Carlos Bertonatti Was Doing 80 On Crandon After Killing Cyclist Christophe Le Canne

Minutes after Carlos Bertonatti drunkenly killed a cyclist on the Rickenbacker Causeway, an officer clocked him topping 80 mph as he tore down Crandon Boulevard and dodged traffic with a bicycle wedged under his fender.

His blood alcohol content at the time was at least .122 -- well over the legal limit of .08.

So says a previously unreleased police report and toxicology analysis which prosecutors have prepared for Bertonatti's defense team, and which Riptide recently obtained.

Bertonatti's lawyer, Leonard Sands, declined to comment for this story.

Police say that Bertonatti, an aspiring musician with a long record of bad driving, swerved his 2007 Volkwagon into the bike lane just after 8 a.m. on January 17. He struck Christophe Le Canne, a 44-year-old South Miami resident, who died soon after on the pavement as passing bikers tried to save him.

Minutes later, a Key Biscayne cop, Felix Huertas, spotted Bertonatti's car with "extensive front end damage" fly past the 600 block of Crandon Boulevard. Huertas says he flipped his lights on, and that Bertonatti tried to flee.

"Upon seeing my lights activate, (Bertonatti) began to increase his speed in excess of 80 miles per hour, almost colliding with slower moving traffic ahead of him," Huertas writes in the report.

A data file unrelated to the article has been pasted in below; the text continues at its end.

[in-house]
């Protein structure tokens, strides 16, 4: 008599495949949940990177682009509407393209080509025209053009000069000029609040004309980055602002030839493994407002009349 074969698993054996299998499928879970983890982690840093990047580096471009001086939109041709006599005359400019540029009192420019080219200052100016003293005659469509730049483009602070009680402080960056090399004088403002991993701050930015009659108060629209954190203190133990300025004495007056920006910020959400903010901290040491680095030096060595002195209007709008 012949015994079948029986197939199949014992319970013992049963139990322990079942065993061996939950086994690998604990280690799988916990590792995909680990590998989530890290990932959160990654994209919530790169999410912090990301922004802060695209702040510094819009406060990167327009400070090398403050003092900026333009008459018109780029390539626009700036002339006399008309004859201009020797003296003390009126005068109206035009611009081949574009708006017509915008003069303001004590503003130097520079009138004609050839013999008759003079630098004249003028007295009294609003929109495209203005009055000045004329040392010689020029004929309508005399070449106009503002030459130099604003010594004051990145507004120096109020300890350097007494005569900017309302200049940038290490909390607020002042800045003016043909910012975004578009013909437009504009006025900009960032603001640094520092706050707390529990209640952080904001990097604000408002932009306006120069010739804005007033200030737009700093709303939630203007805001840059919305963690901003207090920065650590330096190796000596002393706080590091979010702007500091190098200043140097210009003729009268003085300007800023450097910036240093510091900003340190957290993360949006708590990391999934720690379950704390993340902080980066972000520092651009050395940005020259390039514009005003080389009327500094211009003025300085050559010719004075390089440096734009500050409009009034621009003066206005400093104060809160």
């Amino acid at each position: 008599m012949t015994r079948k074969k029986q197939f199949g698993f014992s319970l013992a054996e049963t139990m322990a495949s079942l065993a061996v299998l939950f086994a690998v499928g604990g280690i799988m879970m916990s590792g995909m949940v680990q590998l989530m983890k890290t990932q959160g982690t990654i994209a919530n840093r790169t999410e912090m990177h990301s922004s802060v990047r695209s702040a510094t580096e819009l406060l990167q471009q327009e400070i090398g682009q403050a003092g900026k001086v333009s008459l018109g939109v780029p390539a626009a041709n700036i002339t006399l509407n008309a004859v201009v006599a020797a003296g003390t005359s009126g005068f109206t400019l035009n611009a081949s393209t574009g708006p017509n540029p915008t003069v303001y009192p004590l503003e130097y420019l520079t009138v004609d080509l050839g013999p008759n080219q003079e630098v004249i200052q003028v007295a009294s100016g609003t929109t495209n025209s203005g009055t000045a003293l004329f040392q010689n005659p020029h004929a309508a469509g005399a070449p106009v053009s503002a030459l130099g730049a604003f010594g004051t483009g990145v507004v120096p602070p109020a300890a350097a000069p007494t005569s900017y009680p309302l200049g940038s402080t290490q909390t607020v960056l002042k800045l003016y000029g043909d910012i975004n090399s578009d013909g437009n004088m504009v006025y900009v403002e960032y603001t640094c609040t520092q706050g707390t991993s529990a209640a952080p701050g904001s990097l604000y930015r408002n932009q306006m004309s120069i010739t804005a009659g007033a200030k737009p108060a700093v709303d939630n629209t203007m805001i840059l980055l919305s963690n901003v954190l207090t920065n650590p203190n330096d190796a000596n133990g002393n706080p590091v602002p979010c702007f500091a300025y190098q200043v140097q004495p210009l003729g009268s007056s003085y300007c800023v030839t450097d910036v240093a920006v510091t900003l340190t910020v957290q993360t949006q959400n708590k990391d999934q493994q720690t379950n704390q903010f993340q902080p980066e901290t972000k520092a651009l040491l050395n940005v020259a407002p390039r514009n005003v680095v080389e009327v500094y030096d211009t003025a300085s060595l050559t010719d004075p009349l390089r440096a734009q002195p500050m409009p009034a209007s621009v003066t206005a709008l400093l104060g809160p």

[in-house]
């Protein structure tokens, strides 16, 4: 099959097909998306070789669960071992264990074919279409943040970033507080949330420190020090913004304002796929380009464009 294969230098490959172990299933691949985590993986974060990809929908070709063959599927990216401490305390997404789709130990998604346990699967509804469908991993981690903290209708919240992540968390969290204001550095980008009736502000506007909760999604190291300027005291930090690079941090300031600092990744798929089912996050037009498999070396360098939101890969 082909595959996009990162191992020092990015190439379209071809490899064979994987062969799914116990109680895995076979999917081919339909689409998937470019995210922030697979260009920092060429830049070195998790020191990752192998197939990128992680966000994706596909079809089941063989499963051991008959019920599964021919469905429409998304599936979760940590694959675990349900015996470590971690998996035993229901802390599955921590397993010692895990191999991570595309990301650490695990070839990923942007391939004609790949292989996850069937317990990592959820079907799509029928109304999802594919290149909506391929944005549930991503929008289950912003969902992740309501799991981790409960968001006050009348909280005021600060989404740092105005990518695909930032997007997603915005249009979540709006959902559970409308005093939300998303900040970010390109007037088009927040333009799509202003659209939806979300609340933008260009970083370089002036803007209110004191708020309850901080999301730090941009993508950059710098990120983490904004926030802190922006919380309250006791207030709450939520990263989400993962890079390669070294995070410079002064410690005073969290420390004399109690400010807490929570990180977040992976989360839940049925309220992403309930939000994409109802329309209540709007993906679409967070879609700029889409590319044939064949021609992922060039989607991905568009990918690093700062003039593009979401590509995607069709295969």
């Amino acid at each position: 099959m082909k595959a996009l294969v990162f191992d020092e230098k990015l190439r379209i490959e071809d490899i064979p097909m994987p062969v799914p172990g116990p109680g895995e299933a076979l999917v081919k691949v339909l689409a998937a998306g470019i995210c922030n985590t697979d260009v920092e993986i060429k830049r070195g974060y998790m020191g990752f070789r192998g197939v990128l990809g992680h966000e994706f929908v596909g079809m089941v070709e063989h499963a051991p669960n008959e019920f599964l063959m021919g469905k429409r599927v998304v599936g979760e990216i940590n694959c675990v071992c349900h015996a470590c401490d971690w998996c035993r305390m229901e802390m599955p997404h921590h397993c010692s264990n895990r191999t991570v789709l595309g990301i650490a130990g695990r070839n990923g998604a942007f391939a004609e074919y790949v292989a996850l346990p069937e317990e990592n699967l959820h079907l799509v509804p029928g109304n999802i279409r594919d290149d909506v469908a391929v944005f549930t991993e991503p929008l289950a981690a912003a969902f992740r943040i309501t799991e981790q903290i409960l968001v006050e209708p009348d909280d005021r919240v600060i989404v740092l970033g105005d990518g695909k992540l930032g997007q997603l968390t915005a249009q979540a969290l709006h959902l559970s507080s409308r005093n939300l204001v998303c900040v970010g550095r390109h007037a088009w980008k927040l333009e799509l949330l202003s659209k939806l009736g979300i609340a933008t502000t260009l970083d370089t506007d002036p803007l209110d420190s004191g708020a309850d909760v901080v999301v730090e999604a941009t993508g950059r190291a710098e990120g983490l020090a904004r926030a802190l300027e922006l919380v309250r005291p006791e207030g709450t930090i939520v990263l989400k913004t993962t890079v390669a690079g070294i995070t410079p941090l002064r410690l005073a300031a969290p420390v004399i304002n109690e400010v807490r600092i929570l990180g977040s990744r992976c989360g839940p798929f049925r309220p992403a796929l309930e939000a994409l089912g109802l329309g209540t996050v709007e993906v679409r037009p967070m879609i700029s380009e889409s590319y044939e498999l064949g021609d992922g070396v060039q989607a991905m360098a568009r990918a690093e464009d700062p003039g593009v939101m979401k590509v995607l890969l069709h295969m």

Huertas followed Bertonatti back to his condo on Grapetree Drive and arrested him.

As we've reported before, Bertonatti refused to believe he'd killed a cyclist, yelling, "You're lying to me ... cops do that stuff all the time!"

Officers later forcibly strapped Bertonatti to a stretcher so they could get a blood sample.

The resulting toxicology tests, which Riptide has also obtained, confirms our earlier report that his BAC was .122 -- a level that an adult man his size would need to drink six beers in an hour to reach.

Bertonatti tested negative for pot, cocaine, and a battery of other drugs.

The next hearing in Bertonatti's criminal trial is set for May 3. He has pleaded not guilty to counts of DUI manslaughter, vehicular homicide, resisting arrest, and leaving the scene of a fatal accident.

In the meantime, he remains in jail; his initial $100,000 bond was revoked when authorities learned he'd lied about owning multiple passports.

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Tim Elfrink is a former investigative reporter and managing editor for Miami New Times. He has won the George Polk Award and was a finalist for the Goldsmith Prize for Investigative Reporting.
Contact: Tim Elfrink